While the industry is not likely to meet the targets set by the current armament programme, it will probably be able to produce 50-70% of the weapons and equipment required by 2020.

Russia intends to restore its navy’s global reach, but given the time needed to renovate shipyards, develop new designs, and build large ships, the effort will not be fully launched until the 2020s. The earliest that Russia could built a new aircraft carrier is 2027, while new destroyers are still on drawing board, with the first unlikely to be commissioned for ten years.

Shipbuilding plans address the most immediate priorities, but will result in further decline of blue-water capabilities, as Soviet-era cruisers and destroyers are retired. One stopgap measure is to modernise existing Kirov- and Slava-class cruisers and Sovremennyi-class destroyers. However, the feasibility of this is questionable because of reactor problems on two of the three Kirovs and unreliable propulsion systems on the Sovremennyi ships.

The current shipbuilding focus is on several types of small surface warships designed primarily for coastal defence and sea lane protection, rather than expeditionary operations:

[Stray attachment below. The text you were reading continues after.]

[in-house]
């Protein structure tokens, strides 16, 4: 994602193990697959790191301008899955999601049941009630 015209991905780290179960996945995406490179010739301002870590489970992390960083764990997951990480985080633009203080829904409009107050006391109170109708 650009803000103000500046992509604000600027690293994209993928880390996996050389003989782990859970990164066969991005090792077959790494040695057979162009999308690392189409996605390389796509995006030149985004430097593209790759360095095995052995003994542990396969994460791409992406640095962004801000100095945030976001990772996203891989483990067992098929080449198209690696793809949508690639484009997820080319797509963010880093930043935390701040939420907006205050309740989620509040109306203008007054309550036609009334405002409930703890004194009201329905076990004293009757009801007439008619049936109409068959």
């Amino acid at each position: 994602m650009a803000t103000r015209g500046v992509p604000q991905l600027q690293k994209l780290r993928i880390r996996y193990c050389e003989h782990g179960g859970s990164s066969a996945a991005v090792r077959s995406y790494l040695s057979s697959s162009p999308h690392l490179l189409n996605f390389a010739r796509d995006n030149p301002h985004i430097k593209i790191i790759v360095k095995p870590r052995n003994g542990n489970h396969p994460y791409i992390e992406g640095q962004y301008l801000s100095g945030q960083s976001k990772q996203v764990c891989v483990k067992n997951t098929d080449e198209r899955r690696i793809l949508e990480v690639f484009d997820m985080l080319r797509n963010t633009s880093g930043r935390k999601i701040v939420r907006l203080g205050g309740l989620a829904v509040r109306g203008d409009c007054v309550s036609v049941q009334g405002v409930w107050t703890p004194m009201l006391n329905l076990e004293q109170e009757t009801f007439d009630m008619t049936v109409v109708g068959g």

• Admiral Gorshkov-class frigates: 1 in sea trials, 3 under construction, 5-6 likely to be commissioned by 2020.
  • Krivak IV-class frigates: Given slow pace of Gorshkov construction, building 5-6 for the Black Sea Fleet, and possibly 3 additional ships for other fleets.
  • Steregushchii-class corvettes: 4 already in active service, 4 under construction; total of 18 planned by 2020. The initial project was considered relatively unsuccessful. Modernized versions are now being built with better armaments. Construction is moving quickly, but the total number built may be limited as the class is superseded by project 22160.
  • Project 22160 corvettes: 6 contracted, including 2 under construction. Plans now calling for 6 more to be built. Will have greater range and be more self-sufficient than their predecessors. They can travel 6000 miles and 60 days without refueling, versus 3,500 miles and 15 days for the Steregushchii.